Academic journal article The Journal of Consumer Affairs

Spousal Ethical Justifications of Casino Gambling: A Psychometric Analysis

Academic journal article The Journal of Consumer Affairs

Spousal Ethical Justifications of Casino Gambling: A Psychometric Analysis

Article excerpt

Spousal reactions to social costs and benefits of legalizing casino gambling in their city are converted to psychometric measures that reflect teleological and distributive-justice related ethical assessments. Major findings indicate low teleological and distributive justifications of casino gambling among both spouses, particularly among wives. As expected, heavy casino gamblers score higher compared to light gamblers and nongamblers; the level of one's past betting and gambling involvement is found to predispose higher ethical justifications of local casinos. Social policy implications of findings are discussed.

It is estimated that well over a million Americans can be classified as pathological gamblers, a condition that rivals alcoholism as a disrupter of careers, families, and personal integrity (Miller 1986). Apparently, drawn by large profit potential and economic banefits of casino gambling or of betting games in general, many states in the United States have seriously considered legalizing gambling. Cost/benefit reports of actual or prospective casino ventures in Florida (Blum 1986), Indiana (DeBoer 1988; Zorn 1988), Nevada (Bromberg 1987; Karpowicz 1988; Silk-Shari 1988), New Jersey (Adams 1988), Montana (Waldron 1986), Louisiana (Public Affairs Research 1986), Michigan (Mascarenhas 1988), Philadelphia (Rhodes 1986), and Indian reservations (Jones 1986) are documented. Similar reports on foreign legalized gambling, such as in Perth (Lee 1987), Canada (Smith 1987), and England (Maguire 1987) are also published.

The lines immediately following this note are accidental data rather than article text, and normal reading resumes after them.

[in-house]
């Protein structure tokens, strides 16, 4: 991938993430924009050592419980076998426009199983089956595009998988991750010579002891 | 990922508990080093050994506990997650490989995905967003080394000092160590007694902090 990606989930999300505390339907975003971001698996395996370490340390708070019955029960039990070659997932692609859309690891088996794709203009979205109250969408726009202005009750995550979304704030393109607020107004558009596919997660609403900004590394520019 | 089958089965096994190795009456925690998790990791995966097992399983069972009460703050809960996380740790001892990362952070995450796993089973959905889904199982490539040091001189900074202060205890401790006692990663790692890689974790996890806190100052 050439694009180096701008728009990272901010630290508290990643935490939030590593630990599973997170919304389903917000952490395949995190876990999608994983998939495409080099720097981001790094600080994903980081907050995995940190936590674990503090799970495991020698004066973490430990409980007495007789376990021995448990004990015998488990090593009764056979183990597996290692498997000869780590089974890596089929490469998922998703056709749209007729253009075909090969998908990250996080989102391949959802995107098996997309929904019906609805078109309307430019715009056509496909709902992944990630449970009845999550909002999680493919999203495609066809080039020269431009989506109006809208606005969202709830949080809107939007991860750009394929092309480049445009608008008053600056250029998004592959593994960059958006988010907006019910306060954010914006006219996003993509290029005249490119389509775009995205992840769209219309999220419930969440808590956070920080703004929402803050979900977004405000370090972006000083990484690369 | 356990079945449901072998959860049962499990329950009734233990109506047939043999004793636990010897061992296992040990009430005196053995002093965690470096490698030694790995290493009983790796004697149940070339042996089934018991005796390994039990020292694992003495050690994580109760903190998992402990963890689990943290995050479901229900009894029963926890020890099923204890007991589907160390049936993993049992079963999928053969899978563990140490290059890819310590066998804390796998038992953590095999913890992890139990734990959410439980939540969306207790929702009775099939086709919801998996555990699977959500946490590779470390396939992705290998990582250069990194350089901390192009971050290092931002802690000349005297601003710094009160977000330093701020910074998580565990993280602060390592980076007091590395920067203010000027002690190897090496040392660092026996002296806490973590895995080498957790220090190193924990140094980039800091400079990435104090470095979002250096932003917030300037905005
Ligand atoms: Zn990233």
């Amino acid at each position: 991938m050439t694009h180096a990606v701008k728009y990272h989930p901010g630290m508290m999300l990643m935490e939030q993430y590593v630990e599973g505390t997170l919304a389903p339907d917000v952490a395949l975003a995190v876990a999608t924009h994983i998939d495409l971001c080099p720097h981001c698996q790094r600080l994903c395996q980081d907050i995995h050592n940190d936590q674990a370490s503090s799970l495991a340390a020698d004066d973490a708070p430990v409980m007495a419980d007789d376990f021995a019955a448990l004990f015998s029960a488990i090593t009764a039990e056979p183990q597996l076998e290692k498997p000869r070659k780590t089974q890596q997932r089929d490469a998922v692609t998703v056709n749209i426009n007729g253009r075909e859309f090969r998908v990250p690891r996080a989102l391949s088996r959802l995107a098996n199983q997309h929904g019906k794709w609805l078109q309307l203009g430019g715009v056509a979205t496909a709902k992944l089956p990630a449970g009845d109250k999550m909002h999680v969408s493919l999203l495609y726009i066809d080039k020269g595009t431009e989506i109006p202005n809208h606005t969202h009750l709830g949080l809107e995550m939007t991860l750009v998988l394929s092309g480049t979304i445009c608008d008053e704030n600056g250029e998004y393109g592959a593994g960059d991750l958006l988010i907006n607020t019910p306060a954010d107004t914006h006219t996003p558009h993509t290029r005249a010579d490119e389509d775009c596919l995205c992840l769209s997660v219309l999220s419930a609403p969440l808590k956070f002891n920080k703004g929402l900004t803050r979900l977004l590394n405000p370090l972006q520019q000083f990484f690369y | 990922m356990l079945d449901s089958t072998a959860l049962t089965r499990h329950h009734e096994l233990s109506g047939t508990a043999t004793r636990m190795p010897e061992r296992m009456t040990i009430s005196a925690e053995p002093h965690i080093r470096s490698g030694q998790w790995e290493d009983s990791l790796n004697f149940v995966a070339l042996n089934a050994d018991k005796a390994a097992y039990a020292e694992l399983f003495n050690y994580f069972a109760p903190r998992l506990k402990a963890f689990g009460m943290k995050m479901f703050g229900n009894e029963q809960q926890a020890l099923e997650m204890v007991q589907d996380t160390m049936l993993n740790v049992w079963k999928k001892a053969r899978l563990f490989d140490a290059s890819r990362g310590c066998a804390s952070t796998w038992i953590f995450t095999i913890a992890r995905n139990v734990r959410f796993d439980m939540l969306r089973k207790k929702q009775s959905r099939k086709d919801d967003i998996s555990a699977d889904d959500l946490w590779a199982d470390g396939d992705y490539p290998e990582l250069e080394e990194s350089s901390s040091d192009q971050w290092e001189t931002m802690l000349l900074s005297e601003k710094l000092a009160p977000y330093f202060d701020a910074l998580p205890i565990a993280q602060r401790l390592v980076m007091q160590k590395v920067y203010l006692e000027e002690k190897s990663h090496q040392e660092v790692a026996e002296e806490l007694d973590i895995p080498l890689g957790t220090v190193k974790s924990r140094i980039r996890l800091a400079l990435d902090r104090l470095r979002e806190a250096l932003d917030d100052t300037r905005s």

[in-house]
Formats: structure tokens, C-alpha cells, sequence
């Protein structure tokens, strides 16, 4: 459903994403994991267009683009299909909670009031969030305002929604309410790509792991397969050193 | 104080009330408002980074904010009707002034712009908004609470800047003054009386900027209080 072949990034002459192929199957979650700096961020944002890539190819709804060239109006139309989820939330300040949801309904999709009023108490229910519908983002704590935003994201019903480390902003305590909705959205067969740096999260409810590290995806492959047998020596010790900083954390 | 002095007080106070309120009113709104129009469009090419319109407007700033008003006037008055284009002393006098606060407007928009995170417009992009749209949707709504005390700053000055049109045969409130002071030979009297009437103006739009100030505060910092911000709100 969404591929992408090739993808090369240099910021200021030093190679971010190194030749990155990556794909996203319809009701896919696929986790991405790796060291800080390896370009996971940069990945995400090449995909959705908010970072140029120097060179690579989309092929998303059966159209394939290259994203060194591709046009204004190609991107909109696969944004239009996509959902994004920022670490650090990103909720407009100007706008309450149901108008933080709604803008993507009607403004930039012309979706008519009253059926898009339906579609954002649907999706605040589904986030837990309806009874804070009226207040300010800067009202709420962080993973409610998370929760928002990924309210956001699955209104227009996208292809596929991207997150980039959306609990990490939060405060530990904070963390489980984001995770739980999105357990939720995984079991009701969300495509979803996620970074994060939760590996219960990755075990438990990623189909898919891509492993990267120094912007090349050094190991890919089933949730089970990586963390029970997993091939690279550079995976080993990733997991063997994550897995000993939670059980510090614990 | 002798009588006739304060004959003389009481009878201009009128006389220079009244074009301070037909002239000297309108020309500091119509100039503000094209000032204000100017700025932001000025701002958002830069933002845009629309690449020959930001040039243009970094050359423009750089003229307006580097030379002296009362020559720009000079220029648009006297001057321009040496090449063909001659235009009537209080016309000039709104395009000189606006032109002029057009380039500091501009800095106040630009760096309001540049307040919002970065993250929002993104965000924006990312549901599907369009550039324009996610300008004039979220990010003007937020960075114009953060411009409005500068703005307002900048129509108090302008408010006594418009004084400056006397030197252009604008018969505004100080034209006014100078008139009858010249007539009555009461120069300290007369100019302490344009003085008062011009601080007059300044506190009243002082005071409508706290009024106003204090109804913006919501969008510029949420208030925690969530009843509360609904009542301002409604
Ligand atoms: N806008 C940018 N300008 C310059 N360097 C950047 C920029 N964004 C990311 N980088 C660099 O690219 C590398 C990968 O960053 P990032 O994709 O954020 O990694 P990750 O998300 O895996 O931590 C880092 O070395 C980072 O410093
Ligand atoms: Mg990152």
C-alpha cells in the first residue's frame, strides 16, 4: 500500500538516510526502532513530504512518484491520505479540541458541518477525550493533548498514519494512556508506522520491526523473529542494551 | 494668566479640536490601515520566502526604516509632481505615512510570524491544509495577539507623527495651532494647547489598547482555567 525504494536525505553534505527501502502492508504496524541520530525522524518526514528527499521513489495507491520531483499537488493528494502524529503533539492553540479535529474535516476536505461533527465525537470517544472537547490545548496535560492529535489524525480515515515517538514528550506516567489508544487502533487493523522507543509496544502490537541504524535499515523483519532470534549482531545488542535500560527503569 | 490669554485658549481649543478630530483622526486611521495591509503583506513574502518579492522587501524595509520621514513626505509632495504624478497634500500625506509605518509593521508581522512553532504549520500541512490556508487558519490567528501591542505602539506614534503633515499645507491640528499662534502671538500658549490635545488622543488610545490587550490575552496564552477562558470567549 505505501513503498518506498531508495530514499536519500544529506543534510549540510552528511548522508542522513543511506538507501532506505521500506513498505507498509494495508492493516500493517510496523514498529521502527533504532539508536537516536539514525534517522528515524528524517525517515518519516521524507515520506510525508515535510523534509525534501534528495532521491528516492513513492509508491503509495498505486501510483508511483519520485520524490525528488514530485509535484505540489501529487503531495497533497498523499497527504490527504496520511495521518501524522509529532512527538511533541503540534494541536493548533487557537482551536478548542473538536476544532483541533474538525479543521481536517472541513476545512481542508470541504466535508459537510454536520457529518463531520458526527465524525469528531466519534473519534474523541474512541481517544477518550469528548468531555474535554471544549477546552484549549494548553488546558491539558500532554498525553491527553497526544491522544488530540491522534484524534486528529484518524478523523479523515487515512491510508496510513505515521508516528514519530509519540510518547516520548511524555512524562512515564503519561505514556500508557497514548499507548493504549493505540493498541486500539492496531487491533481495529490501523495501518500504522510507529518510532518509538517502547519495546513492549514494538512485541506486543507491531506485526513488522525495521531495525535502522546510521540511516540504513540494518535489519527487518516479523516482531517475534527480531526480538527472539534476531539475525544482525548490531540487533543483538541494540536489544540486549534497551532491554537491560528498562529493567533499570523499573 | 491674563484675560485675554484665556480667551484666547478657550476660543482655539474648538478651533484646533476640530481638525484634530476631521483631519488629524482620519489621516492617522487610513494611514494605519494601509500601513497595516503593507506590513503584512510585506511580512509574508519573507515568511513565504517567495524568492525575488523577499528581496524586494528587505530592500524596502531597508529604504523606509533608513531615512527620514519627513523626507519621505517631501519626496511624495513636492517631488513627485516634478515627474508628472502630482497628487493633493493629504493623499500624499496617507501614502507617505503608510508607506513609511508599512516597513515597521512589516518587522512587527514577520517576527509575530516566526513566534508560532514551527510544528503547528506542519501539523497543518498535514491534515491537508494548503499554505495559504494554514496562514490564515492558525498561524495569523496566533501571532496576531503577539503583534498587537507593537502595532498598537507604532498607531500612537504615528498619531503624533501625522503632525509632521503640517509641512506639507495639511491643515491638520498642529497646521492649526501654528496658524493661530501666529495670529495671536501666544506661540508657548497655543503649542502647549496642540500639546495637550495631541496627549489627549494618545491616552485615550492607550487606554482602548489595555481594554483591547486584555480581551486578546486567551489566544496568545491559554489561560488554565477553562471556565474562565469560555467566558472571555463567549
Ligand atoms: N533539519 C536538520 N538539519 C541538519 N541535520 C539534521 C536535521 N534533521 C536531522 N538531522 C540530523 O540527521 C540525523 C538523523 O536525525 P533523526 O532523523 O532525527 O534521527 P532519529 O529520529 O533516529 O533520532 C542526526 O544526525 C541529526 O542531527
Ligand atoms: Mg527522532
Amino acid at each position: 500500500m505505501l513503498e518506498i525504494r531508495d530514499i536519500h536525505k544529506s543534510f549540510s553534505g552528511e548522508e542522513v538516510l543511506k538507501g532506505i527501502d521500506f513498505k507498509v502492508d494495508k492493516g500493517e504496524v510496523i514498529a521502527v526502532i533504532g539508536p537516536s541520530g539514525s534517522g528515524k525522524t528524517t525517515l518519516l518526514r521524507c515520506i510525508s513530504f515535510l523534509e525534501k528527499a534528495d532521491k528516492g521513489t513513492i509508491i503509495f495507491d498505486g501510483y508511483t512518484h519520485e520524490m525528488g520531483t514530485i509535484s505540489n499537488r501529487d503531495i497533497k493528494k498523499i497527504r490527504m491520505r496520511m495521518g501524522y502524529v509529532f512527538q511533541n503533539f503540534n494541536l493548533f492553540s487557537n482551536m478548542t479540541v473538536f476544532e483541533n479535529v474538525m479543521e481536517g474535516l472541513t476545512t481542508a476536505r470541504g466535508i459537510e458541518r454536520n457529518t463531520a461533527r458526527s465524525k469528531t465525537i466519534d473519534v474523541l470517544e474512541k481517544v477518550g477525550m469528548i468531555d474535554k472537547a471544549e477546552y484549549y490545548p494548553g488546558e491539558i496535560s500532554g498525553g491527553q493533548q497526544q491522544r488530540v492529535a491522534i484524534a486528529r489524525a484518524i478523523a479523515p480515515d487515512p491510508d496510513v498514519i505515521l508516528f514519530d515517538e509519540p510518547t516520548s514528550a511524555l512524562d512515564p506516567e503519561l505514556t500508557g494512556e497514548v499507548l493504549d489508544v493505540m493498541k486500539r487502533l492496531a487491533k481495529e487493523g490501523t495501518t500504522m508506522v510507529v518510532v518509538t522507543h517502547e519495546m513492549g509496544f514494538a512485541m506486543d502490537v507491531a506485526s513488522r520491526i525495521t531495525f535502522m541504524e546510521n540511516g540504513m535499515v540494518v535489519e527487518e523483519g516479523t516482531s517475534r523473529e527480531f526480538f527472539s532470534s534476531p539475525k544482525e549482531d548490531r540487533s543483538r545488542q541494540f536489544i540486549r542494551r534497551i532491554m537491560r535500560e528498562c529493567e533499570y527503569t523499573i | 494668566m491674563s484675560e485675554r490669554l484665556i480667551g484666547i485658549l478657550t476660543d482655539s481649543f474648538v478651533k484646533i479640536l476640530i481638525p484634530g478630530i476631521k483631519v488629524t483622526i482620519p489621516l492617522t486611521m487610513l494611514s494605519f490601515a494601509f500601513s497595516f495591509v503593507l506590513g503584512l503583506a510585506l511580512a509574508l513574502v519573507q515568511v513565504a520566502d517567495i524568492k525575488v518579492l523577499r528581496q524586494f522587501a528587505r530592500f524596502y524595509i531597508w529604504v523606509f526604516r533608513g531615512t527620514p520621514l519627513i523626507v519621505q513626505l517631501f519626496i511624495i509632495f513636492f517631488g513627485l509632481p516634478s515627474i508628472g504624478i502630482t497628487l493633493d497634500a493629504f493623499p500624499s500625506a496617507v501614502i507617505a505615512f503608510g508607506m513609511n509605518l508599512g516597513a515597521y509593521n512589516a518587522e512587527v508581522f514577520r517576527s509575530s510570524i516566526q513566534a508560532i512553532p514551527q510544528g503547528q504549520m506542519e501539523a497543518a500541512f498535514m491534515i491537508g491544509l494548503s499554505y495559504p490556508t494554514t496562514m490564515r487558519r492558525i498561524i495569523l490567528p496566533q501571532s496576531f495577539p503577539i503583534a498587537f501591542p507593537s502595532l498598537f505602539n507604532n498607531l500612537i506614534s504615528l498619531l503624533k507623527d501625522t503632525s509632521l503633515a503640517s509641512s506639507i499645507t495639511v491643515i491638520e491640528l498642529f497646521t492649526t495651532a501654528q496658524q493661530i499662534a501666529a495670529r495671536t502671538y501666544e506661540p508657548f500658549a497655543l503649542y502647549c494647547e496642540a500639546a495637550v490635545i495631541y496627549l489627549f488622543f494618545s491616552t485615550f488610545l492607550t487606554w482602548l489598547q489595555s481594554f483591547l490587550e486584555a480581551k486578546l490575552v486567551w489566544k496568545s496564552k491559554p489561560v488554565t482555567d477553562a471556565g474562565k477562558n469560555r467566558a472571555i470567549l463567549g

The ethics associated with gambling have been the heart of a long historical tradition that documents political and religious resistance to gambling activity (e.g., Rosecrane 1988). However, legalized gambling as a politically sanctioned institutional market and the marketing of casino gambling products/services by licensed institutions have not been empirically subjected to serious ethical analysis. Currently some effort has been made to establish an empirical methodology for the ethical assessment of social marketing phenomena such as casino gambling. This methodology develops and validates psychometric measures for traditional ethical appraisal theories such as teleology and distributive justice (Mascarenhas 1990). The research reported here applies a similar measurement methodology for deriving and analyzing ethical assessments of husbands and wives regarding legalized casino gambling in their state or city, and correlates spousal ethical assessments to their betting and casino gambling activities. The data used in this study were collected in ascertaining public opinion of metrohouseholders to actual casino gambling prospects in their Midwestern metrocity (Mascarenhas 1988).

GAMBLING RESEARCH: A SYNOPTIC REVIEW

Gambling as a chronic, addictive, or hedonic activity has been empirically researched under various aspects.

(a) Psycho-biopathological: gambling is predominantly treated as an addictive epidemic, and gamblers are classified into psychodiagnostic typologies, suggesting psychodynamic treatment schedules for eventual cure (e.g., Brown 1987; Knapp and Lech 1987).

(b) Psycho-paratelic: gambling is treated as an episodic paratelic (playful) state (as opposed to telic or goal-oriented behavior), as a means of achieving a reversal or switch from one metamotivational state to another (Anderson and Brown 1987), and also as recreation and leisure (Dixey 1987; Silk-Shari 1988) or as vacation (Adams 1988).

(c) Comparative: this school compares gambling addicts to other addict groups such as alcoholics, bulimics, and smokers, and searchers for patterns in predispositions, symptoms, causes, and effects (Kagan and Albertson 1986; Miller 1986).

(d) Socio-etiological: this approach analyzes antecedent correlates of gambling such as increased legalized gambling (Lindgren, Young, and McDonald et al. 1987) or parental gambling problems (Lesieur and Klein 1987), concurrent correlates such as reasoned action (Cummings and Corney 1987) or gender role socialization (Lindgren, Young, and McDonald et al. …

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